RT has similar interactions with the DNA primer strand in RT–RNA:DNA and RT–DNA:DNA structures
While the contacts between RT and the DNA primer strands are very similar in the RT complexes with RNA:DNA and DNA:DNA template‐primers, the contacts with the RNA template (Figures 3 and 4) are different from those with the DNA template. However, there are relatively modest changes in the protein structure.
As seen in the RT–DNA:DNA structure, many of the RT contacts with the nucleic acid in the RT–RNA:DNA complex involve the sugar–phosphate backbone, consistent with the fact that RT can copy a wide variety of different templates. RT has numerous interactions with 2′‐OH groups of the RNA template in the RT–RNA:DNA complex. Such interactions (indicated in magenta in Figure 6) include residues 280 and 284 of helix I of the p66 thumb, residues of the template grip including 89 and 91 of the p66 palm and residues of the RNase H domain (Figures 4 and 6). The more extensive contacts between RT and RNA:DNA versus DNA:DNA may account for the increased polymerization activity and processivity of the enzyme with RNA templates.
There is also an increased involvement of the p51 subunit in binding the RNA:DNA relative to the DNA:DNA template‐primer. Although residues Lys395 and Glu396 of the p51 subunit interact with both the DNA:DNA and RNA:DNA duplexes (with Pri10‐Ade and Pri11‐Ade, Figure 4), residues Lys22 and Lys390 of p51 interact only with the RNA:DNA duplex (with the phosphates of Tem4‐Gua and Tem16‐Ade).
Nucleic acid geometry
The nucleic acid geometry was analyzed using CURVES (Lavery and Sklenar, 1988) and SCHNAP (Lu et al., 1997). Both programs yielded similar results. Despite the difference in the nature of the duplex (RNA:DNA versus DNA:DNA), the sequence (PPT versus PBS) and the length (31:29 versus 19:18), the overall conformations of these two nucleic acids are remarkably similar. Both have a bend of ∼40° with the helical curvature occurring smoothly over bp 5–9 from the polymerase active site (Jacobo‐Molina et al., 1993; Ding et al., 1998) (Figure 7). This bend is a hallmark of nucleic acids bound to a variety of polymerases and is associated with a transition from A‐ to B‐form geometry.
The helical parameters of the RNA:DNA duplex bound to HIV‐1 RT were compared with values for canonical A‐ and B‐form DNA:DNA and A‐form RNA:RNA duplexes and with other RNA:DNA hybrids (Table I). The values obtained for the RNA:DNA in complex with RT were averaged within four separate regions of the nucleic acid. Region I contains the 4 bp near the polymerase active site. Region II consists of the next 4 bp at the bend of the nucleic acid. Region III includes the next 5 bp, followed by region IV, which contains residues of the ‘unzipped’ portion of the PPT (see below). The parameters that define nucleic acid conformation (Table I) suggest that none of the four regions has canonical A‐ or B‐type geometry. However, the geometry of region I is significantly closer to that of A‐form than the other regions. Regions II–IV have a conformation closer to an intermediate between A‐ and B‐form, consistent with the suggestion of Arnott et al. (1986) that RNA:DNA duplexes adopt ‘H‐form’ geometry. The H‐form conformation is characterized by values for the inclination of the base pairs with respect to the helical axis, the dislocation of the base pairs from the helix axis (Xdisp) and the helical rise, which are intermediate between those of canonical A‐ and B‐form helices (Table I). NMR studies of RNA:DNA duplexes in solution showed that unliganded RNA:DNA duplexes adopt H‐form geometry (Fedoroff et al., 1993; Lane et al., 1993). The width of the minor groove of the RNA:DNA (PPT) varies between canonical A‐ and B‐forms (Figure 8), however, and it is closer to B‐form in the stretch of rA:dTs (region IV, average minor groove width 7 Å). This is similar to the minor groove width in B‐DNA (6 Å) determined by X‐ray diffraction of DNA fibers (Chandrasekaran et al., 1989), and markedly lower than the average minor groove width in the RNA:DNA duplexes whose structures have been solved by NMR [∼9 Å, (Arnott et al., 1986; Fedoroff et al., 1993; Lane et al., 1993; Han et al., 1997)] or crystallography (8.7–10.5 Å) (Horton and Finzel, 1996), as shown in Figure 8. A purine‐rich sequence with only two consecutive As (RNA:DNA 5′‐GAAGAAGAA:CTTCTTCTT) had a considerably wider minor groove (9.4–10.1 Å) (Xiong and Sundaralingam, 1998), suggesting that the narrowing of the minor groove in 5′‐oligo(rA): 3′‐oligo(dT) tracts of RNA:DNA follows the same rules as in DNA:DNA [5′‐oligo(dA):3′‐oligo(dT) tracts], i.e. maximal narrowing of the minor groove requires at least four consecutive As. The narrow minor groove we report here for the rA:dT tract of the PPT is remarkably close to the minor groove narrowing predicted by Dickerson and coworkers (Han et al., 1997).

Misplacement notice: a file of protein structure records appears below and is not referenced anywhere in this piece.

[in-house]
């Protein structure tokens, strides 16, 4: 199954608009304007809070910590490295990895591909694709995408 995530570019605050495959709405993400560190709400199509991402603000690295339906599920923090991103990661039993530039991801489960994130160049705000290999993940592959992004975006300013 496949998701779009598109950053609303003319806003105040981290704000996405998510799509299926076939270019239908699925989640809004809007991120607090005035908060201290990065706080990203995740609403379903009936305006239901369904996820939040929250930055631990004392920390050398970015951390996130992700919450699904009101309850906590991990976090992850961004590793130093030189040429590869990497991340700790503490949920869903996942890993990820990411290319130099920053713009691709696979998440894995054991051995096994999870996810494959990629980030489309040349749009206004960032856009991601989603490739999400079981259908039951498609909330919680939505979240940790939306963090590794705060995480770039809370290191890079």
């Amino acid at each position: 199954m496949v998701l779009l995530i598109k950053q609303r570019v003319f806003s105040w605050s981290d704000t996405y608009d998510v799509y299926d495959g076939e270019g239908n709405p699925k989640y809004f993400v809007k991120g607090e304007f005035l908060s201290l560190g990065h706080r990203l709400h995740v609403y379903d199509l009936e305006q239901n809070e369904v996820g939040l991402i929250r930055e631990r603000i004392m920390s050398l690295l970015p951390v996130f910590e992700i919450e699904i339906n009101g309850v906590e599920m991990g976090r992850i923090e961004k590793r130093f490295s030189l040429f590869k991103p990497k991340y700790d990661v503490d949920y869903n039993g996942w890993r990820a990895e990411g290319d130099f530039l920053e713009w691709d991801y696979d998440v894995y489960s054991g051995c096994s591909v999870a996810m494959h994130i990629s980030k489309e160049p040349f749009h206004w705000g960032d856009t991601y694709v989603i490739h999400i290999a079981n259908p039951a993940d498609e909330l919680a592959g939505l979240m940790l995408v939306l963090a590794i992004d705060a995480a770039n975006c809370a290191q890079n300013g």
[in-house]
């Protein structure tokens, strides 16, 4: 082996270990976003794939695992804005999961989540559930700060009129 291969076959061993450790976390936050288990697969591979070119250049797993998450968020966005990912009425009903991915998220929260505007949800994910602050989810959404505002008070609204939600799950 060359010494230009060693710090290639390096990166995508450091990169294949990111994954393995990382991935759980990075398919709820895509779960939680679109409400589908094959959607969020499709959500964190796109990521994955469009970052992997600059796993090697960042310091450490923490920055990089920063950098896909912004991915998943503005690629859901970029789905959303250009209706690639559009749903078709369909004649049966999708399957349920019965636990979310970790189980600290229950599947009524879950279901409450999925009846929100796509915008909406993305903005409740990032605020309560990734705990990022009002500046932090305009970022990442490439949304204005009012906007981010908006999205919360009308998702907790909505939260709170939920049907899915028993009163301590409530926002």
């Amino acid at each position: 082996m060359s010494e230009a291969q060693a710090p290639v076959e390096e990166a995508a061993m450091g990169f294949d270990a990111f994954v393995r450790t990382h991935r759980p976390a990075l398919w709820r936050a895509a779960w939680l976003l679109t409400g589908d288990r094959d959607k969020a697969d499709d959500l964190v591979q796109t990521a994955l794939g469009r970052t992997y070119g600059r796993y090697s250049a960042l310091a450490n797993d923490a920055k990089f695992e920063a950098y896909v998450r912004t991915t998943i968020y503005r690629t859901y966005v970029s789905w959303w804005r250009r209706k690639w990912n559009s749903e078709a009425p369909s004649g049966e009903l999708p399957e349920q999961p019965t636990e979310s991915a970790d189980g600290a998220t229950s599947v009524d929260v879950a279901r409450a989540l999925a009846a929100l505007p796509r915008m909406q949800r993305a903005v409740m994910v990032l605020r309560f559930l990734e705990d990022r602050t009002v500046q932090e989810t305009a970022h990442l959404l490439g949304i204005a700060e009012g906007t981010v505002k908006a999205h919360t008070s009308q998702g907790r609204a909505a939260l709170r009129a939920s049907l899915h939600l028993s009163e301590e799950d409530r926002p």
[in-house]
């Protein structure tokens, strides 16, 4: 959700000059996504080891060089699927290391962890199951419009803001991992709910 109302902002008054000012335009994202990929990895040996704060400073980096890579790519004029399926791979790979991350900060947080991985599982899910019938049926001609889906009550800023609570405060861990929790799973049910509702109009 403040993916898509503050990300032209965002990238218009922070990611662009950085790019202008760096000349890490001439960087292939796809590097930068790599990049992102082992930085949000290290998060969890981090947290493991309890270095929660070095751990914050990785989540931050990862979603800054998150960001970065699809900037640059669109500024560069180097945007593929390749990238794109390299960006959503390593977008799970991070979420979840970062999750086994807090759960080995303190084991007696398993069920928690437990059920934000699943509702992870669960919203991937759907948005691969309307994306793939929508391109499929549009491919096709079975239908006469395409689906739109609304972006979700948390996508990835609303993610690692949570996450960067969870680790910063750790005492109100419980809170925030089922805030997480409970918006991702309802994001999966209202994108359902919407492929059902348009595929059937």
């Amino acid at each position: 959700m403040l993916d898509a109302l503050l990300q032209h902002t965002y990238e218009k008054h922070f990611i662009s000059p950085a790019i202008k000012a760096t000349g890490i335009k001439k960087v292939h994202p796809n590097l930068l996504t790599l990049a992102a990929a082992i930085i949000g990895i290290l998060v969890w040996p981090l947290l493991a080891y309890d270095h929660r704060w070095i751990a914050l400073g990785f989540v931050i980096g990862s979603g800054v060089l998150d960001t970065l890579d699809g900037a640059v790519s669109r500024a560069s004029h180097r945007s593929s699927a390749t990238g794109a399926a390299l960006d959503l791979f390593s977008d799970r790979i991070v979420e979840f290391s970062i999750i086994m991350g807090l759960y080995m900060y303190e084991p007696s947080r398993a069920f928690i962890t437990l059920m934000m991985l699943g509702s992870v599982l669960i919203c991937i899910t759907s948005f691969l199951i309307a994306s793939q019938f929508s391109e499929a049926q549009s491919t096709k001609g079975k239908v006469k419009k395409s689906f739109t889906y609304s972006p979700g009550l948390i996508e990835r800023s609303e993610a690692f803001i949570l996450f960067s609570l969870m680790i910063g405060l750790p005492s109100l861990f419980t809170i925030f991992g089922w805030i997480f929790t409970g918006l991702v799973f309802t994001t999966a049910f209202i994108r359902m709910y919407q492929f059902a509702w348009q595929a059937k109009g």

The geometry of the RNA:DNA hybrid in complex with RT is considerably less uniform than the geometry of unliganded RNA:DNA duplexes, either in solution or in crystals. The variation in the width of the minor groove of the protein‐bound RNA:DNA complex (up to 4.5 Å) (Figure 8) is considerably larger than that of free RNA:DNA hybrids (typically 0.5–2 Å), suggesting that the structure of the RNA:DNA duplex is significantly affected by the contacts with the enzyme. The effects of RT are manifested in several ways: (i) the RNA:DNA template‐primer has a bend near the RT polymerase active site that is similar to the bend in complexes of RT and a DNA:DNA duplex; (ii) both the RNA:DNA (PPT) and DNA:DNA (PBS) duplexes have similar A‐form geometry near the RT polymerase active site, where the majority of the protein–nucleic acid contacts occur; and (iii) there are structural irregularities (discussed below in more detail) in the RNA:DNA (PPT) that may be either caused or stabilized by specific contacts with the enzyme (Figure 4).